When you include the American Institute for Cancer Research in your estate plans, you make a major difference in the fight against cancer.

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The AICR Lifestyle & Cancer Symposium addresses the most current and consequential issues regarding diet, obesity, physical activity and cancer.

The Annual AICR Research Conference is the most authoritative source for information on diet, obesity, physical activity and cancer.

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Read real-life accounts of how AICR is changing lives through cancer prevention and survivorship.

We bring a detailed policy framework to our advocacy efforts, and provide lawmakers with the scientific evidence they need to achieve our objectives.

AICR champions research that increases understanding of the relationship between nutrition, lifestyle, and cancer.

Are you ready to make a difference? Join our team and help us advance research, improve cancer education and provide lifesaving resources.

AICR’s resources can help you navigate questions about nutrition and lifestyle, and empower you to advocate for your health.

February 1, 2016 | 2 minute read

I’m trying to lose weight. Should I cut calories at meals or snacks?

Q: I’m trying to lose weight. Should I cut calories at meals or snacks?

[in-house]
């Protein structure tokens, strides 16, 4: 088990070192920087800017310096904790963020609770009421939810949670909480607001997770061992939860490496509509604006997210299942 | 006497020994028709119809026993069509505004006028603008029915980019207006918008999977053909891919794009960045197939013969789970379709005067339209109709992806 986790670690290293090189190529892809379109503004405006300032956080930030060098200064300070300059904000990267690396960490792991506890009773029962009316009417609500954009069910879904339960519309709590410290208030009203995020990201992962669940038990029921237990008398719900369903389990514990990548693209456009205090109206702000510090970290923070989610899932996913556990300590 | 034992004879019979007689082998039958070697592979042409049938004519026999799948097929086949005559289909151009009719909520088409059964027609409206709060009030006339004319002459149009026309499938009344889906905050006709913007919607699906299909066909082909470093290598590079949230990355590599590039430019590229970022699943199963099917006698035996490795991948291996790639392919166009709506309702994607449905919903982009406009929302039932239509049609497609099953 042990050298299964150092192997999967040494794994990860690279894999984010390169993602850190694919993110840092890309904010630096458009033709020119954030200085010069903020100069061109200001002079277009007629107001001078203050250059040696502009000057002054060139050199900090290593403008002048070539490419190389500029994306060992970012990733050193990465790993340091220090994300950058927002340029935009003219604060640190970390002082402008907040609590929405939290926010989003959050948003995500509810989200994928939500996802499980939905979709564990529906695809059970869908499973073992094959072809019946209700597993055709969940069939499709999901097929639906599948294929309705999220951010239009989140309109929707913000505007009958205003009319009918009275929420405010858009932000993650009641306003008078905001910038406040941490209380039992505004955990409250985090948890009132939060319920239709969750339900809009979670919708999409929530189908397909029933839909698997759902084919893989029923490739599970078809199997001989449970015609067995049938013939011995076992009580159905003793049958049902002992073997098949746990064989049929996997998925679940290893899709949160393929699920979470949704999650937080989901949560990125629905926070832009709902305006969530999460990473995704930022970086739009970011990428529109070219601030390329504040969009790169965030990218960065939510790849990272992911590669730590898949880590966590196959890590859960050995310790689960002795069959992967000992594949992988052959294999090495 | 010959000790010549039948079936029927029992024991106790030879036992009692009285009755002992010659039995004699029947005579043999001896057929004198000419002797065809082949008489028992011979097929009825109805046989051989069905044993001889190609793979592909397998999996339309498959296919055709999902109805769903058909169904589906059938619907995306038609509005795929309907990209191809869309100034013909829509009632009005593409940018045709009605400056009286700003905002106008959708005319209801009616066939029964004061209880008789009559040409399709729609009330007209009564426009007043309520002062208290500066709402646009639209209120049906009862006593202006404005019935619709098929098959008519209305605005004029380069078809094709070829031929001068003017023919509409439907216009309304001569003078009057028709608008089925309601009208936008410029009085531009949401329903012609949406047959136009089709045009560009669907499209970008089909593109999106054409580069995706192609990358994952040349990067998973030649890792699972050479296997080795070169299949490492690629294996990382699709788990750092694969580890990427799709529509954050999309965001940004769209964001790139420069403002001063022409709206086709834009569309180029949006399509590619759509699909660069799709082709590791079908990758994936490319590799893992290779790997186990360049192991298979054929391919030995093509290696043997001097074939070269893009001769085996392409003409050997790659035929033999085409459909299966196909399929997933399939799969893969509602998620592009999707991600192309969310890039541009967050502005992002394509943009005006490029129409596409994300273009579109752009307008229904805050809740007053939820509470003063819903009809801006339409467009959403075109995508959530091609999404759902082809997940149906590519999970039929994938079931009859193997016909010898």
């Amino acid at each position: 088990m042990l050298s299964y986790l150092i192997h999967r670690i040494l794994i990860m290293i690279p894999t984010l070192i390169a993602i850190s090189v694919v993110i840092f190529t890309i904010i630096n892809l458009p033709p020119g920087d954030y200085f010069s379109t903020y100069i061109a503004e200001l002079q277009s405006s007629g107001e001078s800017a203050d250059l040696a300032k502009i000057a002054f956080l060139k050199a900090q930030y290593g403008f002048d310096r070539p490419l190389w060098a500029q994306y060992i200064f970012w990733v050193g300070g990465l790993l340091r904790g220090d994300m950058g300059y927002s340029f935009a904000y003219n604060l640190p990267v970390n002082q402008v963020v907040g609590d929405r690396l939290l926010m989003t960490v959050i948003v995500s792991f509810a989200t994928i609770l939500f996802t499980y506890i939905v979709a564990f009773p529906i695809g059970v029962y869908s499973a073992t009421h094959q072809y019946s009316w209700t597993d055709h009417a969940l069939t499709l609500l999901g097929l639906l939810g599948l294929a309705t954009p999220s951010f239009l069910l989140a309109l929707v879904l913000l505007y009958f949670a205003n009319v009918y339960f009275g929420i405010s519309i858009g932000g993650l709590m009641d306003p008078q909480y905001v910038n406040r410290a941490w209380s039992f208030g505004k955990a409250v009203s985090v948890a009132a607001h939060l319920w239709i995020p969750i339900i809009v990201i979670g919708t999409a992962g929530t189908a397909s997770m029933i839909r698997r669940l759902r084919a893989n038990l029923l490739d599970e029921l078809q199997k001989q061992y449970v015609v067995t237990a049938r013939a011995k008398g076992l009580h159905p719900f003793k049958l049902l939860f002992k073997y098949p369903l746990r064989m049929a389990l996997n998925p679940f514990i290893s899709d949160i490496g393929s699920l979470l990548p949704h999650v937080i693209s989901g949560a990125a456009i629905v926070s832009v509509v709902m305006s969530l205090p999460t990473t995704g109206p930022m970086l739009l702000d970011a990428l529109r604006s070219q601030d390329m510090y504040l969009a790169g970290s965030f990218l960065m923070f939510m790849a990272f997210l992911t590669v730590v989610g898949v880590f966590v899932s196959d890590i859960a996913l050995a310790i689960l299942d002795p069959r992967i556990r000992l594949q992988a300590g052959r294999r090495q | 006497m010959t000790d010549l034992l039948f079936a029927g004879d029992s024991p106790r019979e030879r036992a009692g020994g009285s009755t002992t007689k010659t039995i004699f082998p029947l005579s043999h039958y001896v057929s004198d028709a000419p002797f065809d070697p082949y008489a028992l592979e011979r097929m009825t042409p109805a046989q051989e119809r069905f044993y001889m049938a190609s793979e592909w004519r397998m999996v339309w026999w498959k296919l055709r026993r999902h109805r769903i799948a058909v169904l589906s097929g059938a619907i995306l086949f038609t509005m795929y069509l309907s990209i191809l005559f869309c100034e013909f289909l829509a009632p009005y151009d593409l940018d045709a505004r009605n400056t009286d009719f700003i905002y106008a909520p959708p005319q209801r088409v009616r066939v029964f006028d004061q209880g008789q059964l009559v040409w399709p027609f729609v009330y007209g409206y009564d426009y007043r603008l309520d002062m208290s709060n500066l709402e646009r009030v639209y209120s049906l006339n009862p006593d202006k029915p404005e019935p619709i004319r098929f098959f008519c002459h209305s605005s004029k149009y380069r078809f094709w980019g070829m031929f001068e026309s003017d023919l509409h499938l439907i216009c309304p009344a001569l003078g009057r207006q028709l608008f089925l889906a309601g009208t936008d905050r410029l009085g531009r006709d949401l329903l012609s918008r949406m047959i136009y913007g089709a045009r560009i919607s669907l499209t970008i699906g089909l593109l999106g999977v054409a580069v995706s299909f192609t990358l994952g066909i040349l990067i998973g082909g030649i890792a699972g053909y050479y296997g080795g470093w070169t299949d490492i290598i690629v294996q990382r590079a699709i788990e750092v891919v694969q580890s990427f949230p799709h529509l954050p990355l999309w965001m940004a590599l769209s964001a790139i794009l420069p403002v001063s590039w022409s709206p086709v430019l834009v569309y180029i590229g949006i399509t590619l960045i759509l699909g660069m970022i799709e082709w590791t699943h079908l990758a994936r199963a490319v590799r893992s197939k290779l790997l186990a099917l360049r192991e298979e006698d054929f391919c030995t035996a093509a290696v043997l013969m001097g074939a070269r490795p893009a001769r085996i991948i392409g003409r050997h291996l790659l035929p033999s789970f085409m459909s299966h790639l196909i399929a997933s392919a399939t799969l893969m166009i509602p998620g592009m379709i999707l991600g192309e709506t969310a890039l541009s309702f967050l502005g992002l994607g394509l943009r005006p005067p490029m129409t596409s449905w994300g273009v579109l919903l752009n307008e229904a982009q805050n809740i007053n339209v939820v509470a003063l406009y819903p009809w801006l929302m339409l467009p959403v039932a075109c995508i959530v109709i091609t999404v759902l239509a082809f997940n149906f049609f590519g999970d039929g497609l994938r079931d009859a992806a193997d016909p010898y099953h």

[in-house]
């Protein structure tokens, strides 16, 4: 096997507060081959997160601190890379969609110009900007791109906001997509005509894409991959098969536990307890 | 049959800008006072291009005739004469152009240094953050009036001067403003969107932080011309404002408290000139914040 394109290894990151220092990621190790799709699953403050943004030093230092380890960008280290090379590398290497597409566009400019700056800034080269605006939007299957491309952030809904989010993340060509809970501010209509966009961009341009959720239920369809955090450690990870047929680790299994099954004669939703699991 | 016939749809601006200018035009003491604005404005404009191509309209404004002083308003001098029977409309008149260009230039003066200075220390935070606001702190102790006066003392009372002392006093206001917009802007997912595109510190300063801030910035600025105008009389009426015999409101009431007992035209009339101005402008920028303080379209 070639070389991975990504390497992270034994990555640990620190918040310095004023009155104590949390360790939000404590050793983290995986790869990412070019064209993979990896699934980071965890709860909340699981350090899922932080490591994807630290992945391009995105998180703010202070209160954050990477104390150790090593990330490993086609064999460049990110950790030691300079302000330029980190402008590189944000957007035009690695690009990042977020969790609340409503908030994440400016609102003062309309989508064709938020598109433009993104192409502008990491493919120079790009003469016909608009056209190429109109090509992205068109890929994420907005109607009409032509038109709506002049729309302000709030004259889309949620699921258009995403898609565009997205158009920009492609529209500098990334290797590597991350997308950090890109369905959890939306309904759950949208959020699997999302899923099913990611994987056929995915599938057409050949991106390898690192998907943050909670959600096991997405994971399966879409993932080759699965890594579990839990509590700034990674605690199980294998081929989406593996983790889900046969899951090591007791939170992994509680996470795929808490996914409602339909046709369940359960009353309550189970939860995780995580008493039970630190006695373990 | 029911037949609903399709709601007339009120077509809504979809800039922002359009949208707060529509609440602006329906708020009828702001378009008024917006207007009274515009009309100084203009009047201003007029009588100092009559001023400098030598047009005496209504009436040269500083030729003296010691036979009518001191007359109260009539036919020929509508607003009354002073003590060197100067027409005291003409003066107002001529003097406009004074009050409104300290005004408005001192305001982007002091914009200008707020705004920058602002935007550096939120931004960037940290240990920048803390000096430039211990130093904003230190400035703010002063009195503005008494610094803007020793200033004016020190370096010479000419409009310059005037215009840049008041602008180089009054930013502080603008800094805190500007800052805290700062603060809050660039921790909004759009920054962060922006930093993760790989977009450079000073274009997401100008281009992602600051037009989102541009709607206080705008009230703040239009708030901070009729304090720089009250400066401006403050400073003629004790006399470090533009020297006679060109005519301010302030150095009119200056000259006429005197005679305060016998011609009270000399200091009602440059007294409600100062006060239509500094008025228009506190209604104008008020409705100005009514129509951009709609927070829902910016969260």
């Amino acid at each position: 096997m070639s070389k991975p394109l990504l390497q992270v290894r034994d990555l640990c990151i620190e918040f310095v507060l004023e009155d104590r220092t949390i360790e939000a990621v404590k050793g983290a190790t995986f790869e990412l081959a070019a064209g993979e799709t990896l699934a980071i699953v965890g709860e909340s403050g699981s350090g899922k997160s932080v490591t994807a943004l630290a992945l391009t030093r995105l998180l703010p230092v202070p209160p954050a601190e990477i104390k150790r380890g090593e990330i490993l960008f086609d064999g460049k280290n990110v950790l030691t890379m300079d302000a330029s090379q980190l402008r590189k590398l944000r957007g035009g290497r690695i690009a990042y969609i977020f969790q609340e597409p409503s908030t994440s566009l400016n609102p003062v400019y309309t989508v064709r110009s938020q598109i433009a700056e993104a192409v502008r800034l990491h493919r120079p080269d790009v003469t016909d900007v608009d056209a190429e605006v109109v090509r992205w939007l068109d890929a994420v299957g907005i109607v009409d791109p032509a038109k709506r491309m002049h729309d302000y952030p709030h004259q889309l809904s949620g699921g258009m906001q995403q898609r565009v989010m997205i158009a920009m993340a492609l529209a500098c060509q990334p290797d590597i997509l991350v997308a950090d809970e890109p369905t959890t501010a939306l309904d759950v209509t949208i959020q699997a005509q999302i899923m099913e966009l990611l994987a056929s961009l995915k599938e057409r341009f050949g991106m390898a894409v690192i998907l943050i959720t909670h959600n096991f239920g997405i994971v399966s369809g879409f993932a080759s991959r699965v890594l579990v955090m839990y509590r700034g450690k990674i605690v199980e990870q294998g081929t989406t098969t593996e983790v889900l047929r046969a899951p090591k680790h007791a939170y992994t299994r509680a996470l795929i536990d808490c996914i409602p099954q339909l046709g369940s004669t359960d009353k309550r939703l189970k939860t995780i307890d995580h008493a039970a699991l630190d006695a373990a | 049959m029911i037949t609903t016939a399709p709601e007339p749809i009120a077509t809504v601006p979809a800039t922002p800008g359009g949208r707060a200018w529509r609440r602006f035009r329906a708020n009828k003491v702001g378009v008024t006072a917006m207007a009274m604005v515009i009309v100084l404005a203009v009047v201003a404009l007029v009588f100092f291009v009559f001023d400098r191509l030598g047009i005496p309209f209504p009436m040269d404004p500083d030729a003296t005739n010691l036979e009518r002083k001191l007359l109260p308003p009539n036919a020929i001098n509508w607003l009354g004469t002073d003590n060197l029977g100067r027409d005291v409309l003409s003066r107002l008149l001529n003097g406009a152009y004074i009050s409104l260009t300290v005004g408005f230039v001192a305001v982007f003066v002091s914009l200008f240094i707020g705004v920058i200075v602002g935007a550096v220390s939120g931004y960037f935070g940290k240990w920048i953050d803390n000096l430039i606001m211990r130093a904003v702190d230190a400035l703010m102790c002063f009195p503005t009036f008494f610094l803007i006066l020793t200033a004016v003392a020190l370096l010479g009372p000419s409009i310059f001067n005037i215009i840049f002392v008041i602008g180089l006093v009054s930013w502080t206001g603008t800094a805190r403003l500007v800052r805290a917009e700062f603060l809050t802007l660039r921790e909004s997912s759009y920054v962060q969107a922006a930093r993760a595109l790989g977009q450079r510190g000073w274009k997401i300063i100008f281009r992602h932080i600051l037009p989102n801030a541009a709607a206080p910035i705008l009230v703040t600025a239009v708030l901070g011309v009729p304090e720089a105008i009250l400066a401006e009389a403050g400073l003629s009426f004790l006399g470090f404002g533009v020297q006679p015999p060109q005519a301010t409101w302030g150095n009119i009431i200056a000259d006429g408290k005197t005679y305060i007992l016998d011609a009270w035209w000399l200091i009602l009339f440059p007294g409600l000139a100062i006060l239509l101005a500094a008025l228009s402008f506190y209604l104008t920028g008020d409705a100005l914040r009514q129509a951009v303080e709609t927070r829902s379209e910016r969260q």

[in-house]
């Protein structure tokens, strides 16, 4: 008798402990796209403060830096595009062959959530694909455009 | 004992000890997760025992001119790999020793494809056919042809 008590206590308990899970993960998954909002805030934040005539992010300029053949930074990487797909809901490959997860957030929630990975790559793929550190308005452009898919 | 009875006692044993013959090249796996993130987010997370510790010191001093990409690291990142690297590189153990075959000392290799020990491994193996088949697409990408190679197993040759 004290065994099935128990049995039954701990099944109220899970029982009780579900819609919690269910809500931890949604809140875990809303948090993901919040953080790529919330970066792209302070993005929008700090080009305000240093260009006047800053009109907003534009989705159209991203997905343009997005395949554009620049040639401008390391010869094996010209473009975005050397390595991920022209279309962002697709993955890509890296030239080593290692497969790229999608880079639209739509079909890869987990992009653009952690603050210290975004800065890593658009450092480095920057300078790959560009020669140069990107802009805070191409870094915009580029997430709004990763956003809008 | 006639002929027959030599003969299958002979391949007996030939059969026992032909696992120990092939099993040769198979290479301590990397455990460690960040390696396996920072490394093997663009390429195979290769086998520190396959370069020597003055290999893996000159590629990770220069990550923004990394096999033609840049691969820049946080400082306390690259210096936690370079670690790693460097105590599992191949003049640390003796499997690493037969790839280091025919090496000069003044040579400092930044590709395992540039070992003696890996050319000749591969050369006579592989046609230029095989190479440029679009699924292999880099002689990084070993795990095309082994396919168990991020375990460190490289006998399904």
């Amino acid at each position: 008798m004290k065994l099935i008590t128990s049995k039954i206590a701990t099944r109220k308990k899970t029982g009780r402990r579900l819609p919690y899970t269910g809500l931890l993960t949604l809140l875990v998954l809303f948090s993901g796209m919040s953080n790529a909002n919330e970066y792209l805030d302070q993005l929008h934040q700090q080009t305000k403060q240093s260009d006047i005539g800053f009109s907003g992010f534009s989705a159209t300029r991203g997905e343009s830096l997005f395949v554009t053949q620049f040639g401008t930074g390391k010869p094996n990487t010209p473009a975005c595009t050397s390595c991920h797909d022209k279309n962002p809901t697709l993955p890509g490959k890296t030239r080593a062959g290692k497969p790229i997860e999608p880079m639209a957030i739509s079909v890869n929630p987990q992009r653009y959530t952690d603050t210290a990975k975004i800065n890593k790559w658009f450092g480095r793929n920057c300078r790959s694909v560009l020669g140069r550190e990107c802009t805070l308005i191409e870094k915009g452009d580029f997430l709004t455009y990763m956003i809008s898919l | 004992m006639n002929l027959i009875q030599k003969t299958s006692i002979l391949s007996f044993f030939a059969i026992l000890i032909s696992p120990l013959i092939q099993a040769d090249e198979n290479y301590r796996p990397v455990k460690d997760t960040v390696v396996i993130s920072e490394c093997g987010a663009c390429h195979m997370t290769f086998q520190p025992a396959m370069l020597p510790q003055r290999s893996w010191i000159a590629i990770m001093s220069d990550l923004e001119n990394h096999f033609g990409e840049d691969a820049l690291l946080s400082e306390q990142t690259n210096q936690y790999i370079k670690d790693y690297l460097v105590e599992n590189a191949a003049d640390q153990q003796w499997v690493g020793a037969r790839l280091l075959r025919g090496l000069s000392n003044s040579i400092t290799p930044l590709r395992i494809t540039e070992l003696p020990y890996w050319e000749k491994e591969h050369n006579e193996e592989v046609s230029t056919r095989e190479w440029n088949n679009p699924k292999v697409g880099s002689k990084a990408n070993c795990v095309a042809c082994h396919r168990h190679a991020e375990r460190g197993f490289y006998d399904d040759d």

A: You should find what works for you. There is no single best strategy to cut calories for weight loss.

The goal is to cut from 250 up to 500, or perhaps even 750, calories daily. You may find there’s a particular time of day when you eat more than you need. Perhaps at dinner you tend to eat high-calorie dishes or often go back for seconds. Are your snacks loaded with sugar or fat? Or maybe there’s a time of day when you eat or drink a large amount without paying attention. That sort of mindless or stress-prompted eating can add hundreds or even a thousand calories without much nutritional value and not satisfy your hunger.

Keeping a record can be an excellent tool to help you see where you can cut calories. Jot down everything you eat and drink for a few days, and note how hungry you are before and after you eat. You may not find a single stand out source of excess calories, but rather a pattern of 50 or 100 extra calories you could cut at multiple times through the day. For example, instead of cutting a snack completely, you could eat a smaller portion. A registered dietitian-nutritionist can help you identify some meal or snack alternatives.

It doesn’t matter whether your calorie cut comes in one big change or a collection of small changes. What does matter is that you are eating the healthful foods you need to maintain your energy and health, and that you are creating a strategy that can work for you every day.

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